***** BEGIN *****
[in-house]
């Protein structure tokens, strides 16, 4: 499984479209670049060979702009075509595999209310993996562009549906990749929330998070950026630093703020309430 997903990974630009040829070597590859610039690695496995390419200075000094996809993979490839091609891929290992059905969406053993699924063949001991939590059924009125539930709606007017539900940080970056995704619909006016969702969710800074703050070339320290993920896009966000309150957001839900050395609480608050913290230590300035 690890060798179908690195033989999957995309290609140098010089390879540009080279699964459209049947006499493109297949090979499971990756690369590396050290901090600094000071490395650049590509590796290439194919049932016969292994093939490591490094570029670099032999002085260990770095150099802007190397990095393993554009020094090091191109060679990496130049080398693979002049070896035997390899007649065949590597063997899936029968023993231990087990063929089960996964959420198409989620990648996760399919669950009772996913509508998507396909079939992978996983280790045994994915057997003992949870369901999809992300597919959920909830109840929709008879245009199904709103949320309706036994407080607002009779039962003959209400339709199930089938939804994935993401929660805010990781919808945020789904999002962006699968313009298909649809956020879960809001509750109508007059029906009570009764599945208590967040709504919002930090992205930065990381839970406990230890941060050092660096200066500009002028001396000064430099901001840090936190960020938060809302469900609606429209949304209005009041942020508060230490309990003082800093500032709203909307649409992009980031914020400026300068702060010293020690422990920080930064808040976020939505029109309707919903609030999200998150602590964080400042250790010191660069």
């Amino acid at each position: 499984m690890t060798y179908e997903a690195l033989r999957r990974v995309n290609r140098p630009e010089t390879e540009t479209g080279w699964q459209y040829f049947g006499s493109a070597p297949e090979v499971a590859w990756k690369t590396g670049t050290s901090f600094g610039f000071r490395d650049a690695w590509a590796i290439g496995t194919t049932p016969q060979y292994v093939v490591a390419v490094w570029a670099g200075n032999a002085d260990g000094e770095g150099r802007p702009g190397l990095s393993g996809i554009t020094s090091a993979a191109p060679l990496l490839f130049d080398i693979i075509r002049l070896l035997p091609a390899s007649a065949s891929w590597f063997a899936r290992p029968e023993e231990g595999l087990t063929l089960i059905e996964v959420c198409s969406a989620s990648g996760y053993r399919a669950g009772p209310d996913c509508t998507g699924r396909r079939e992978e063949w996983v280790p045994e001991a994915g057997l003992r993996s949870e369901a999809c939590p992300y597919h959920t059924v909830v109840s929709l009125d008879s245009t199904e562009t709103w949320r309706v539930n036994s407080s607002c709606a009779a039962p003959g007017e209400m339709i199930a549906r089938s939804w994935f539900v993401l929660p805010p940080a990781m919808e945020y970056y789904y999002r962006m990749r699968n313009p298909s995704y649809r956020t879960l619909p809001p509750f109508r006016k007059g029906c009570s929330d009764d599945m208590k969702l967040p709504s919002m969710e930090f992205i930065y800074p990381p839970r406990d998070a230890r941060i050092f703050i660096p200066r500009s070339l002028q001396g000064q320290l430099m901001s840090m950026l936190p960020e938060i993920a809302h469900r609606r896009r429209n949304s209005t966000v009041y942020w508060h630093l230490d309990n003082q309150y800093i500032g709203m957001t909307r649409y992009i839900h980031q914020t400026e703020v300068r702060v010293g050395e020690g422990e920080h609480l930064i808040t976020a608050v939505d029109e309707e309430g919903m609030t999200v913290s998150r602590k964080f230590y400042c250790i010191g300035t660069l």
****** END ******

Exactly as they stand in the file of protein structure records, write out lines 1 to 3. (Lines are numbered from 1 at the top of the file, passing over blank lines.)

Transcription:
[in-house]
């Protein structure tokens, strides 16, 4: 499984479209670049060979702009075509595999209310993996562009549906990749929330998070950026630093703020309430 997903990974630009040829070597590859610039690695496995390419200075000094996809993979490839091609891929290992059905969406053993699924063949001991939590059924009125539930709606007017539900940080970056995704619909006016969702969710800074703050070339320290993920896009966000309150957001839900050395609480608050913290230590300035 690890060798179908690195033989999957995309290609140098010089390879540009080279699964459209049947006499493109297949090979499971990756690369590396050290901090600094000071490395650049590509590796290439194919049932016969292994093939490591490094570029670099032999002085260990770095150099802007190397990095393993554009020094090091191109060679990496130049080398693979002049070896035997390899007649065949590597063997899936029968023993231990087990063929089960996964959420198409989620990648996760399919669950009772996913509508998507396909079939992978996983280790045994994915057997003992949870369901999809992300597919959920909830109840929709008879245009199904709103949320309706036994407080607002009779039962003959209400339709199930089938939804994935993401929660805010990781919808945020789904999002962006699968313009298909649809956020879960809001509750109508007059029906009570009764599945208590967040709504919002930090992205930065990381839970406990230890941060050092660096200066500009002028001396000064430099901001840090936190960020938060809302469900609606429209949304209005009041942020508060230490309990003082800093500032709203909307649409992009980031914020400026300068702060010293020690422990920080930064808040976020939505029109309707919903609030999200998150602590964080400042250790010191660069």
């Amino acid at each position: 499984m690890t060798y179908e997903a690195l033989r999957r990974v995309n290609r140098p630009e010089t390879e540009t479209g080279w699964q459209y040829f049947g006499s493109a070597p297949e090979v499971a590859w990756k690369t590396g670049t050290s901090f600094g610039f000071r490395d650049a690695w590509a590796i290439g496995t194919t049932p016969q060979y292994v093939v490591a390419v490094w570029a670099g200075n032999a002085d260990g000094e770095g150099r802007p702009g190397l990095s393993g996809i554009t020094s090091a993979a191109p060679l990496l490839f130049d080398i693979i075509r002049l070896l035997p091609a390899s007649a065949s891929w590597f063997a899936r290992p029968e023993e231990g595999l087990t063929l089960i059905e996964v959420c198409s969406a989620s990648g996760y053993r399919a669950g009772p209310d996913c509508t998507g699924r396909r079939e992978e063949w996983v280790p045994e001991a994915g057997l003992r993996s949870e369901a999809c939590p992300y597919h959920t059924v909830v109840s929709l009125d008879s245009t199904e562009t709103w949320r309706v539930n036994s407080s607002c709606a009779a039962p003959g007017e209400m339709i199930a549906r089938s939804w994935f539900v993401l929660p805010p940080a990781m919808e945020y970056y789904y999002r962006m990749r699968n313009p298909s995704y649809r956020t879960l619909p809001p509750f109508r006016k007059g029906c009570s929330d009764d599945m208590k969702l967040p709504s919002m969710e930090f992205i930065y800074p990381p839970r406990d998070a230890r941060i050092f703050i660096p200066r500009s070339l002028q001396g000064q320290l430099m901001s840090m950026l936190p960020e938060i993920a809302h469900r609606r896009r429209n949304s209005t966000v009041y942020w508060h630093l230490d309990n003082q309150y800093i500032g709203m957001t909307r649409y992009i839900h980031q914020t400026e703020v300068r702060v010293g050395e020690g422990e920080h609480l930064i808040t976020a608050v939505d029109e309707e309430g919903m609030t999200v913290s998150r602590k964080f230590y400042c250790i010191g300035t660069l």